According to B.C. Green party deputy leader Damian Kettlewell, it is only a matter of time until Greens are elected to the B.C. legislature.
In a telephone interview with the Straight, Kettlewell, the party’s candidate in Vancouver-False Creek, railed against what he argued is a “bias” held by “certain media journalists” against the Green party.
“We’re being kept out of debates on Global TV right now, we’re being kept out of morning debates on Global News, and we’re not included on the Voice of B.C. tonight [April 23] with Vaughn Palmer,” Kettlewell said yesterday. “There is a bias by some folks, and we need to change that.”
Representatives of Global News and Voice of B.C. did not return the Straight’s messages today (April 24).
CBC's Wayne Williams, spokesperson for the upcoming leadership debate hosted by CBC, CTV, and Global, told the Straight that B.C. Green party leader Jane Sterk is scheduled to participate in the May 3 event. He said that the decision to include Sterk was based on the number of candidates the Greens are fielding and on the party's performance in the last provincial election.
Kettlewell argued that the Green party’s role in provincial politics is often overlooked. He noted that it was the Green party which first proposed a tax on carbon in B.C., a policy that the Liberals introduced in February 2008. “Our policies continue to be borrowed by other parties and we encourage that,” he said.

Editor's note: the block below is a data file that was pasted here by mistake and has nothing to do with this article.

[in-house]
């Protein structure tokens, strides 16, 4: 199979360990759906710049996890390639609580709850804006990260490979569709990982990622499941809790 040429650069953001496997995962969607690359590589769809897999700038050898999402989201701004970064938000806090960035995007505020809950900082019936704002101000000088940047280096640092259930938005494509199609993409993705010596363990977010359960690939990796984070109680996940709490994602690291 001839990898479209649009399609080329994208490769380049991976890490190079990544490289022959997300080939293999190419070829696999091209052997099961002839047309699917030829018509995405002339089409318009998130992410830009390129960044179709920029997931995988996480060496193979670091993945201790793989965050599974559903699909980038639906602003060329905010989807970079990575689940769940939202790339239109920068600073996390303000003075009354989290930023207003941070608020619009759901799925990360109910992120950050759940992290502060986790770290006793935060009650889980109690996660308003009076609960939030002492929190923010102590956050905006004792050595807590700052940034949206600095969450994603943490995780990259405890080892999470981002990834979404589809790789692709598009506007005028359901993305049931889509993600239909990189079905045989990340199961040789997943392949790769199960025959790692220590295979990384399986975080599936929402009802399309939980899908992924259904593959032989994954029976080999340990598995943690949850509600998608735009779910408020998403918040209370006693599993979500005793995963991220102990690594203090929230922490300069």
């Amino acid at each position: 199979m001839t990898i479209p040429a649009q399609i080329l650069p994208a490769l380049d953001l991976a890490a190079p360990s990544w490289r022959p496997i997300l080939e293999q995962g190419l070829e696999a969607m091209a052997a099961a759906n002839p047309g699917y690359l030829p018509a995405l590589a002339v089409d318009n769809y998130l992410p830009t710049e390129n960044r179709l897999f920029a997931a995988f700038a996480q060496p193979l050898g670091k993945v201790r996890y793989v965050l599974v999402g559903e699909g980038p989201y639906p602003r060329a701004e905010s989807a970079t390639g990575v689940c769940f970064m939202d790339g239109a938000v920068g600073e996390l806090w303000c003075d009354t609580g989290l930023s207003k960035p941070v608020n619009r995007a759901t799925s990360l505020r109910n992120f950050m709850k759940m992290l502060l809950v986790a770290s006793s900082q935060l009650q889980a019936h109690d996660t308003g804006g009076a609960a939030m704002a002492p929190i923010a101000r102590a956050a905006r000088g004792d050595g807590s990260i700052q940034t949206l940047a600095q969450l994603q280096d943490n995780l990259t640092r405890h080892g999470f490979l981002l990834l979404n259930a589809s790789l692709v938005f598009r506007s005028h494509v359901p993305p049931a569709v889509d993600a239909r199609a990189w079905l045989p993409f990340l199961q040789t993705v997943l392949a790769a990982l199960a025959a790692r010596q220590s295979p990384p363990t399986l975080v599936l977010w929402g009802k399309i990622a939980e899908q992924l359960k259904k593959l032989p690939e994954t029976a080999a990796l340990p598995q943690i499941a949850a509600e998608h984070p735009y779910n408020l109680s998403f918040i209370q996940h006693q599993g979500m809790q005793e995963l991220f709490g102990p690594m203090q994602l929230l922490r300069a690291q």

Kettlewell conceded that there are challenges facing the Green party. The first is running campaigns without the “deep pockets” of the Liberals and NDP. “The Liberals have big business, the NDP has big labour, and the Green party has small business,” Kettlewell said. “So we don’t have the well-oiled campaign machines.”
But the Greens are working on it, Kettlewell continued. He described the party as a former “band of activists” which, over the last 26 years, has matured into a “promising political party”.
On April 19, Ray Lam, the NDP candidate in Vancouver-False Creek, dropped out of the race after “inappropriate” photos posted on Facebook were made public. The NDP was forced to nominate Jordan Parente in a last-minute maneuver which left the party’s chance of a win in Vancouver-False Creek looking slimmer.
Kettlewell said that with the NDP all but out of the picture, he is in a two-way race with Liberal candidate Mary McNeil, a contest he maintained he stands a good chance of winning.
On April 23, Kettlewell noted, he was endorsed by Conservation Voters of B.C., a self-described nonpartisan organization which focuses on the environment. CVBC claims to have seen 29 of the last 36 candidates it has endorsed get elected in recent federal, provincial, and municipal contests.
“We need to stay with it,” Kettlewell said. “I have no interest in ever getting involved in any other political party. Live and die Green.”
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